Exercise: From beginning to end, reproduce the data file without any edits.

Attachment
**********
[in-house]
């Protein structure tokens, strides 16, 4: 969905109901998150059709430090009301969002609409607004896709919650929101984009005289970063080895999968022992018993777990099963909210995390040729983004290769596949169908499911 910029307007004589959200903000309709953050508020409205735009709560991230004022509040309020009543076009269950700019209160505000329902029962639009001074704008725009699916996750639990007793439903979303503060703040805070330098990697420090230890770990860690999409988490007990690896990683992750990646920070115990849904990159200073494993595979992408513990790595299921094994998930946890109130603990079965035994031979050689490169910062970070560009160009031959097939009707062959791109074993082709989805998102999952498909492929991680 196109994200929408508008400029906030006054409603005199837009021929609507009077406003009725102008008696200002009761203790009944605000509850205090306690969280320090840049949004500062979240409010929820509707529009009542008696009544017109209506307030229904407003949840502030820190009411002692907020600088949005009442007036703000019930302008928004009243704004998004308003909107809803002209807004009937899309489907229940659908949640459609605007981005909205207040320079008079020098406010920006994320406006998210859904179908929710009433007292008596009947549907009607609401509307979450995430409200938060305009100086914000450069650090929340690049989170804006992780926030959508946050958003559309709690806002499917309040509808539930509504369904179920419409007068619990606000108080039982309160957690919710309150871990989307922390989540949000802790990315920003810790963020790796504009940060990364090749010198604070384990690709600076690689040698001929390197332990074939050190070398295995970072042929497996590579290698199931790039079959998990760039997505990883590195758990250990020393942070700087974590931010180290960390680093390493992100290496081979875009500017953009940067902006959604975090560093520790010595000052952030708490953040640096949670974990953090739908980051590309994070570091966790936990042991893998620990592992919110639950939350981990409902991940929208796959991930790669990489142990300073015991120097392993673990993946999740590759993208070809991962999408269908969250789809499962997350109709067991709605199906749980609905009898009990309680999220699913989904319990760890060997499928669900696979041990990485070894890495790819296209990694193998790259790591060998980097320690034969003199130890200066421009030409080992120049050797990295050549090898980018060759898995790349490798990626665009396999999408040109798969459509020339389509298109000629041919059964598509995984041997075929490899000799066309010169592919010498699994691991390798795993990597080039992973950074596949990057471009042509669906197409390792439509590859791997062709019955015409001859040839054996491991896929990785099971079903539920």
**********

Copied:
[in-house]
């Protein structure tokens, strides 16, 4: 969905109901998150059709430090009301969002609409607004896709919650929101984009005289970063080895999968022992018993777990099963909210995390040729983004290769596949169908499911 910029307007004589959200903000309709953050508020409205735009709560991230004022509040309020009543076009269950700019209160505000329902029962639009001074704008725009699916996750639990007793439903979303503060703040805070330098990697420090230890770990860690999409988490007990690896990683992750990646920070115990849904990159200073494993595979992408513990790595299921094994998930946890109130603990079965035994031979050689490169910062970070560009160009031959097939009707062959791109074993082709989805998102999952498909492929991680 196109994200929408508008400029906030006054409603005199837009021929609507009077406003009725102008008696200002009761203790009944605000509850205090306690969280320090840049949004500062979240409010929820509707529009009542008696009544017109209506307030229904407003949840502030820190009411002692907020600088949005009442007036703000019930302008928004009243704004998004308003909107809803002209807004009937899309489907229940659908949640459609605007981005909205207040320079008079020098406010920006994320406006998210859904179908929710009433007292008596009947549907009607609401509307979450995430409200938060305009100086914000450069650090929340690049989170804006992780926030959508946050958003559309709690806002499917309040509808539930509504369904179920419409007068619990606000108080039982309160957690919710309150871990989307922390989540949000802790990315920003810790963020790796504009940060990364090749010198604070384990690709600076690689040698001929390197332990074939050190070398295995970072042929497996590579290698199931790039079959998990760039997505990883590195758990250990020393942070700087974590931010180290960390680093390493992100290496081979875009500017953009940067902006959604975090560093520790010595000052952030708490953040640096949670974990953090739908980051590309994070570091966790936990042991893998620990592992919110639950939350981990409902991940929208796959991930790669990489142990300073015991120097392993673990993946999740590759993208070809991962999408269908969250789809499962997350109709067991709605199906749980609905009898009990309680999220699913989904319990760890060997499928669900696979041990990485070894890495790819296209990694193998790259790591060998980097320690034969003199130890200066421009030409080992120049050797990295050549090898980018060759898995790349490798990626665009396999999408040109798969459509020339389509298109000629041919059964598509995984041997075929490899000799066309010169592919010498699994691991390798795993990597080039992973950074596949990057471009042509669906197409390792439509590859791997062709019955015409001859040839054996491991896929990785099971079903539920």